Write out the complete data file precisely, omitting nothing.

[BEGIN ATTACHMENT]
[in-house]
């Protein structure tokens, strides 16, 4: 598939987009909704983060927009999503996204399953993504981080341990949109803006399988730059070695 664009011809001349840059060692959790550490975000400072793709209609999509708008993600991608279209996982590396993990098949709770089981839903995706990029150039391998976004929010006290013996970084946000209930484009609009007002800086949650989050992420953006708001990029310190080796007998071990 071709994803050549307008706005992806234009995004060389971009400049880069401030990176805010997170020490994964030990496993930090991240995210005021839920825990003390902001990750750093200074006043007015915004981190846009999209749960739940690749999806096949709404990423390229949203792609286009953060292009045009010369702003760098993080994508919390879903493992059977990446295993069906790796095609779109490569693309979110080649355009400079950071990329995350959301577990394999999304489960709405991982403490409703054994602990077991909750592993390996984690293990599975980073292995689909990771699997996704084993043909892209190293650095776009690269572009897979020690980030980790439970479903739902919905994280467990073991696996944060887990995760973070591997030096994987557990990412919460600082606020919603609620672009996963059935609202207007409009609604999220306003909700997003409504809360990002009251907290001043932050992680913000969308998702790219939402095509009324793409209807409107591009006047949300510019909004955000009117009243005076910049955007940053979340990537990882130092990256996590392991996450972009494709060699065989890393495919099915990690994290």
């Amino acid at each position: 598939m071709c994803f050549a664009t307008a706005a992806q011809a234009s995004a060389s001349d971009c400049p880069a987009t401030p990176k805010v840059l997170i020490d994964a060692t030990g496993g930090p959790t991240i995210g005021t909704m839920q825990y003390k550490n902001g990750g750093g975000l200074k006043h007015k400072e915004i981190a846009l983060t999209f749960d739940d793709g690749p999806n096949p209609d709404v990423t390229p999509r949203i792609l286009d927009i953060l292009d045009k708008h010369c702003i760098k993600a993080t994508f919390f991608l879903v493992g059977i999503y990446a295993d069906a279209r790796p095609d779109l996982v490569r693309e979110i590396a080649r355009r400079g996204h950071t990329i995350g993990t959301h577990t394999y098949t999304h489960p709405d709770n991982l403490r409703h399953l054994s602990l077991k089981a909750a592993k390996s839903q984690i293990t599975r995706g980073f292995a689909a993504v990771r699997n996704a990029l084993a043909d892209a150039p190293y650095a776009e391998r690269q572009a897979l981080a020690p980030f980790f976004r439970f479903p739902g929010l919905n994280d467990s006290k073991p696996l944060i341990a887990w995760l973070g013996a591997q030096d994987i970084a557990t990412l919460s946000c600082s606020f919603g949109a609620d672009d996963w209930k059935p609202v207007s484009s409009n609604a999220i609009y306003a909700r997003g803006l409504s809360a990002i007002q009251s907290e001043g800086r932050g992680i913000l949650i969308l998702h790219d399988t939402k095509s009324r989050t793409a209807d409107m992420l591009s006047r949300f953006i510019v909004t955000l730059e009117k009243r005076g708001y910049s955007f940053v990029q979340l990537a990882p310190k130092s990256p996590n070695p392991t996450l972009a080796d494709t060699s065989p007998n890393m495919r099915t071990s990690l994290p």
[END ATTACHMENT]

[in-house]
């Protein structure tokens, strides 16, 4: 598939987009909704983060927009999503996204399953993504981080341990949109803006399988730059070695 664009011809001349840059060692959790550490975000400072793709209609999509708008993600991608279209996982590396993990098949709770089981839903995706990029150039391998976004929010006290013996970084946000209930484009609009007002800086949650989050992420953006708001990029310190080796007998071990 071709994803050549307008706005992806234009995004060389971009400049880069401030990176805010997170020490994964030990496993930090991240995210005021839920825990003390902001990750750093200074006043007015915004981190846009999209749960739940690749999806096949709404990423390229949203792609286009953060292009045009010369702003760098993080994508919390879903493992059977990446295993069906790796095609779109490569693309979110080649355009400079950071990329995350959301577990394999999304489960709405991982403490409703054994602990077991909750592993390996984690293990599975980073292995689909990771699997996704084993043909892209190293650095776009690269572009897979020690980030980790439970479903739902919905994280467990073991696996944060887990995760973070591997030096994987557990990412919460600082606020919603609620672009996963059935609202207007409009609604999220306003909700997003409504809360990002009251907290001043932050992680913000969308998702790219939402095509009324793409209807409107591009006047949300510019909004955000009117009243005076910049955007940053979340990537990882130092990256996590392991996450972009494709060699065989890393495919099915990690994290």
């Amino acid at each position: 598939m071709c994803f050549a664009t307008a706005a992806q011809a234009s995004a060389s001349d971009c400049p880069a987009t401030p990176k805010v840059l997170i020490d994964a060692t030990g496993g930090p959790t991240i995210g005021t909704m839920q825990y003390k550490n902001g990750g750093g975000l200074k006043h007015k400072e915004i981190a846009l983060t999209f749960d739940d793709g690749p999806n096949p209609d709404v990423t390229p999509r949203i792609l286009d927009i953060l292009d045009k708008h010369c702003i760098k993600a993080t994508f919390f991608l879903v493992g059977i999503y990446a295993d069906a279209r790796p095609d779109l996982v490569r693309e979110i590396a080649r355009r400079g996204h950071t990329i995350g993990t959301h577990t394999y098949t999304h489960p709405d709770n991982l403490r409703h399953l054994s602990l077991k089981a909750a592993k390996s839903q984690i293990t599975r995706g980073f292995a689909a993504v990771r699997n996704a990029l084993a043909d892209a150039p190293y650095a776009e391998r690269q572009a897979l981080a020690p980030f980790f976004r439970f479903p739902g929010l919905n994280d467990s006290k073991p696996l944060i341990a887990w995760l973070g013996a591997q030096d994987i970084a557990t990412l919460s946000c600082s606020f919603g949109a609620d672009d996963w209930k059935p609202v207007s484009s409009n609604a999220i609009y306003a909700r997003g803006l409504s809360a990002i007002q009251s907290e001043g800086r932050g992680i913000l949650i969308l998702h790219d399988t939402k095509s009324r989050t793409a209807d409107m992420l591009s006047r949300f953006i510019v909004t955000l730059e009117k009243r005076g708001y910049s955007f940053v990029q979340l990537a990882p310190k130092s990256p996590n070695p392991t996450l972009a080796d494709t060699s065989p007998n890393m495919r099915t071990s990690l994290p």